Gulls learn new tricks to adapt their feeding habits


A new study of European Herring Gull has found that the species has developed complicated behaviour to 'skin' sea creatures to make them safe to eat. Researchera from the University of Southampton think this feeding habit may be a response to urbanisation and changes in food availability.

Birds were studied at Dún Laoghaire Marina, Co Dublin, and were found to have learnt a novel way of disposing of the tightly fixed outer layer of sea squirts, an organism which they have learnt to pluck from the underside of pontoons by diving or floating on the water. Sea squirts have an outer layer designed to give protection from predators. This layer is unpalatable to gulls; however, those resident around Dún Laoghaire have overcome this using a particularly clever method.

European Herring Gull has learnt to skin its food prior to consumption (Joe Seymour).

The birds grasp the sea squirt's tunic in their beaks, shake it to loosen the soft edible inner body, then switch to hold the inner body (again with their beaks) and shake again until the inedible outer layer is removed. The team's report, published in the journal Ecosphere, is the first recorded observation of European Herring Gulls employing this unusual behaviour.

Project leader Luke Holman, a postgraduate researcher in the School of Ocean and Earth Science at the University of Southampton, said: "As our coasts have been urbanised over the centuries, gull species have become opportunistic when looking for food. We have all seen them raiding rubbish bins in seaside towns and even swooping to take food straight from people's hands. But our study shows how the gulls of Dún Laoghaire are adapting in a different way – exploiting a new food source by developing a novel, sophisticated feeding strategy.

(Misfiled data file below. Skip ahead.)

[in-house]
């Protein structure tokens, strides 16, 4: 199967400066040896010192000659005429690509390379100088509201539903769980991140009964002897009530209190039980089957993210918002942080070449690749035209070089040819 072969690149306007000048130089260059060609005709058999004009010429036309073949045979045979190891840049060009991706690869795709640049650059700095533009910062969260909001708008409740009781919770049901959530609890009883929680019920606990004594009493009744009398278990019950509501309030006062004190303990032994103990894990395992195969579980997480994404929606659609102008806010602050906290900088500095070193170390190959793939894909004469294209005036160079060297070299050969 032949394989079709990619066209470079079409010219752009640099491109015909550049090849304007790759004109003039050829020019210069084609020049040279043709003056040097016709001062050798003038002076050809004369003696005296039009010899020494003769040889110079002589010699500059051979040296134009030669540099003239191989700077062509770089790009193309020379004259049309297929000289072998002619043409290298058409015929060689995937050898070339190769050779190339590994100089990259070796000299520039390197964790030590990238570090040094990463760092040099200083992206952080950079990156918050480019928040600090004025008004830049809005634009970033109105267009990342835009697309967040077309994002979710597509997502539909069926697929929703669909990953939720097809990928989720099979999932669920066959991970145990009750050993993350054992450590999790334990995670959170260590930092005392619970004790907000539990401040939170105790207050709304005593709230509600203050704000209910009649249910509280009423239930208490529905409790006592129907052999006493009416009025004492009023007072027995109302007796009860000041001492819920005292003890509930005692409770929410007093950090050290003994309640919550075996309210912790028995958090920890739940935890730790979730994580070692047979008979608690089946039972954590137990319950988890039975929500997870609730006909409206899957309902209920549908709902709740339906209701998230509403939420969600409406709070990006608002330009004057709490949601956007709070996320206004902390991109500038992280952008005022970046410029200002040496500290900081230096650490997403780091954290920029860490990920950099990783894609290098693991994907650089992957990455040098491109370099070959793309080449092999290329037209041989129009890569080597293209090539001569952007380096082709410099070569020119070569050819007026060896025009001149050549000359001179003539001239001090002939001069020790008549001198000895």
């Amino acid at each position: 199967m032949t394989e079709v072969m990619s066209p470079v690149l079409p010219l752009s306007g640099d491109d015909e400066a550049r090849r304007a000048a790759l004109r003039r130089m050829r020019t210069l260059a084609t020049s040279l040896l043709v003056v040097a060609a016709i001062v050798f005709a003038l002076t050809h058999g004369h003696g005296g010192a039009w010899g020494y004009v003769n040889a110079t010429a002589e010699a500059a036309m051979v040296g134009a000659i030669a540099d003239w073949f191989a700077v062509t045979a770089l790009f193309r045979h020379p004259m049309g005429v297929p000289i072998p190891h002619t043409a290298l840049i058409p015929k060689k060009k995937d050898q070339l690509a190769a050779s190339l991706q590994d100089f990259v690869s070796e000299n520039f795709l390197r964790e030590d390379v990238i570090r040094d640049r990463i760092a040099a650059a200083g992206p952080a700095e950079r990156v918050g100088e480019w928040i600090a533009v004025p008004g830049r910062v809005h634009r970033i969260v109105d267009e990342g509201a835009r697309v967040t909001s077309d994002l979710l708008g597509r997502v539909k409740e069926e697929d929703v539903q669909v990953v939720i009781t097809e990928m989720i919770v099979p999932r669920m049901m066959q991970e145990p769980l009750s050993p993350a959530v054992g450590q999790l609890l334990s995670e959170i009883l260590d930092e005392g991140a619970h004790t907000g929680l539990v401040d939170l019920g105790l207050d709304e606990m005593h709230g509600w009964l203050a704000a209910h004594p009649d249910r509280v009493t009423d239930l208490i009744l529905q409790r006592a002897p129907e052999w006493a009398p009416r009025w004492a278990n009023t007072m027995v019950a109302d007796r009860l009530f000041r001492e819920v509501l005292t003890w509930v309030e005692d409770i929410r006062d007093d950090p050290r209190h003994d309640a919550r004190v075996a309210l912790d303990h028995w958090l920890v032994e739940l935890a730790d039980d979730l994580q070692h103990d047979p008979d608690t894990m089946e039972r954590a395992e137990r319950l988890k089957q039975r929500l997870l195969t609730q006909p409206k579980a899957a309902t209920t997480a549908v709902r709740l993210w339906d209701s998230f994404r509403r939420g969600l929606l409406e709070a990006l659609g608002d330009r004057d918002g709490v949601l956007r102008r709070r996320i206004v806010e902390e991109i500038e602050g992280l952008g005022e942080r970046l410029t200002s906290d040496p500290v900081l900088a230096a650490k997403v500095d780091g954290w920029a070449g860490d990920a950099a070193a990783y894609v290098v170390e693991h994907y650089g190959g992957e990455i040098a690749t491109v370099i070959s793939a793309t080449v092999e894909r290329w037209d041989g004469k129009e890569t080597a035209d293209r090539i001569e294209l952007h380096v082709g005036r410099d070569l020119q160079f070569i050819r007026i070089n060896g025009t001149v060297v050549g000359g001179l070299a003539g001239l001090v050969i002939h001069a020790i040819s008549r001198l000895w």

Content continues after advertisements

"Their dexterity and handling ability is unprecedented and they are able to separate the two halves of the organism either while on land or surface swimming. Their complex technique reinforces the general view that gulls are highly versatile predators – skilled at handling objects and foraging."

Sea squirts are successful fouling organisms that cling to the damp surfaces of coastal structures, such as pontoons, and often become invasive when artificially introduced to new areas. Increased development of coastal areas provides them with ideal habitats for proliferating. In addition, shipping and recreational boating has encouraged their spread. This has led to them emerging as a potential new food source along our increasingly urbanised coastlines.



Blackburn, T M, Holman & Rius, M. 2019. Observations of a novel predatory gull behavior on an invasive ascidian: A new consequence of coastal urban sprawl?. Ecosphere vol 10, no 3. DOI: https://doi.org/10.1002/ecs2.2636